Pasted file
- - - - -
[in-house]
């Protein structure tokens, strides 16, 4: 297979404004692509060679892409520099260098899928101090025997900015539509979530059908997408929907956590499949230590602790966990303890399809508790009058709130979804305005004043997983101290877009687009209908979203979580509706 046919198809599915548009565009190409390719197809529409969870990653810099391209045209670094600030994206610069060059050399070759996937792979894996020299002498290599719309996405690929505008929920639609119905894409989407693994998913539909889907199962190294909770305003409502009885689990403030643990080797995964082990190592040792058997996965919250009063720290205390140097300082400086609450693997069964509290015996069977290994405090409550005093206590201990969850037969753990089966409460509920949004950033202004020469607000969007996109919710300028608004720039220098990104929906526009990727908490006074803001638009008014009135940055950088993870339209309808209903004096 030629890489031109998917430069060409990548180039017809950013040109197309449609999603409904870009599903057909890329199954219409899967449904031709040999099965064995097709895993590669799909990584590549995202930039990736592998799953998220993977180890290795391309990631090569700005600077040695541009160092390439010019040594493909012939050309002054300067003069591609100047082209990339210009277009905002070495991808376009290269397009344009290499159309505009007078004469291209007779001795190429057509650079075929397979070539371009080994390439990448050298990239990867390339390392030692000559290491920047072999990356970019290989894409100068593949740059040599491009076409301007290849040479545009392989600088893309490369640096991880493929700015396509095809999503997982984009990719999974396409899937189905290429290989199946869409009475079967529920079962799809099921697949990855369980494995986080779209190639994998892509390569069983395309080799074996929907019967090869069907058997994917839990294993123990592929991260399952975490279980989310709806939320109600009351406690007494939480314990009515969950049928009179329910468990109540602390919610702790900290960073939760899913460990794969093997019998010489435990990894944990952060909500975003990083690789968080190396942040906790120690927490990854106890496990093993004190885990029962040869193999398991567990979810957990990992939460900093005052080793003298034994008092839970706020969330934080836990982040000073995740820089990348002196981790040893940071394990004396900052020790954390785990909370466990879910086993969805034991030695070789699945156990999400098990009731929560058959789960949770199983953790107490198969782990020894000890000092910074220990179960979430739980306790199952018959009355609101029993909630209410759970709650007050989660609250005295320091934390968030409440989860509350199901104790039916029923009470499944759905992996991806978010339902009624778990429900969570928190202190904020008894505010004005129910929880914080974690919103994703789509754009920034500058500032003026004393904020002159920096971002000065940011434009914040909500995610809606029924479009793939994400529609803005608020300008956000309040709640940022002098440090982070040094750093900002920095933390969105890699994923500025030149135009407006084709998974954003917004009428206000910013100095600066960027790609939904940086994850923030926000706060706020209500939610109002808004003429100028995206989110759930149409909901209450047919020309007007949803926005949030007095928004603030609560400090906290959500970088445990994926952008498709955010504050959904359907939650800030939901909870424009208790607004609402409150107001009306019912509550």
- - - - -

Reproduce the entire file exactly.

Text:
[in-house]
């Protein structure tokens, strides 16, 4: 297979404004692509060679892409520099260098899928101090025997900015539509979530059908997408929907956590499949230590602790966990303890399809508790009058709130979804305005004043997983101290877009687009209908979203979580509706 046919198809599915548009565009190409390719197809529409969870990653810099391209045209670094600030994206610069060059050399070759996937792979894996020299002498290599719309996405690929505008929920639609119905894409989407693994998913539909889907199962190294909770305003409502009885689990403030643990080797995964082990190592040792058997996965919250009063720290205390140097300082400086609450693997069964509290015996069977290994405090409550005093206590201990969850037969753990089966409460509920949004950033202004020469607000969007996109919710300028608004720039220098990104929906526009990727908490006074803001638009008014009135940055950088993870339209309808209903004096 030629890489031109998917430069060409990548180039017809950013040109197309449609999603409904870009599903057909890329199954219409899967449904031709040999099965064995097709895993590669799909990584590549995202930039990736592998799953998220993977180890290795391309990631090569700005600077040695541009160092390439010019040594493909012939050309002054300067003069591609100047082209990339210009277009905002070495991808376009290269397009344009290499159309505009007078004469291209007779001795190429057509650079075929397979070539371009080994390439990448050298990239990867390339390392030692000559290491920047072999990356970019290989894409100068593949740059040599491009076409301007290849040479545009392989600088893309490369640096991880493929700015396509095809999503997982984009990719999974396409899937189905290429290989199946869409009475079967529920079962799809099921697949990855369980494995986080779209190639994998892509390569069983395309080799074996929907019967090869069907058997994917839990294993123990592929991260399952975490279980989310709806939320109600009351406690007494939480314990009515969950049928009179329910468990109540602390919610702790900290960073939760899913460990794969093997019998010489435990990894944990952060909500975003990083690789968080190396942040906790120690927490990854106890496990093993004190885990029962040869193999398991567990979810957990990992939460900093005052080793003298034994008092839970706020969330934080836990982040000073995740820089990348002196981790040893940071394990004396900052020790954390785990909370466990879910086993969805034991030695070789699945156990999400098990009731929560058959789960949770199983953790107490198969782990020894000890000092910074220990179960979430739980306790199952018959009355609101029993909630209410759970709650007050989660609250005295320091934390968030409440989860509350199901104790039916029923009470499944759905992996991806978010339902009624778990429900969570928190202190904020008894505010004005129910929880914080974690919103994703789509754009920034500058500032003026004393904020002159920096971002000065940011434009914040909500995610809606029924479009793939994400529609803005608020300008956000309040709640940022002098440090982070040094750093900002920095933390969105890699994923500025030149135009407006084709998974954003917004009428206000910013100095600066960027790609939904940086994850923030926000706060706020209500939610109002808004003429100028995206989110759930149409909901209450047919020309007007949803926005949030007095928004603030609560400090906290959500970088445990994926952008498709955010504050959904359907939650800030939901909870424009208790607004609402409150107001009306019912509550």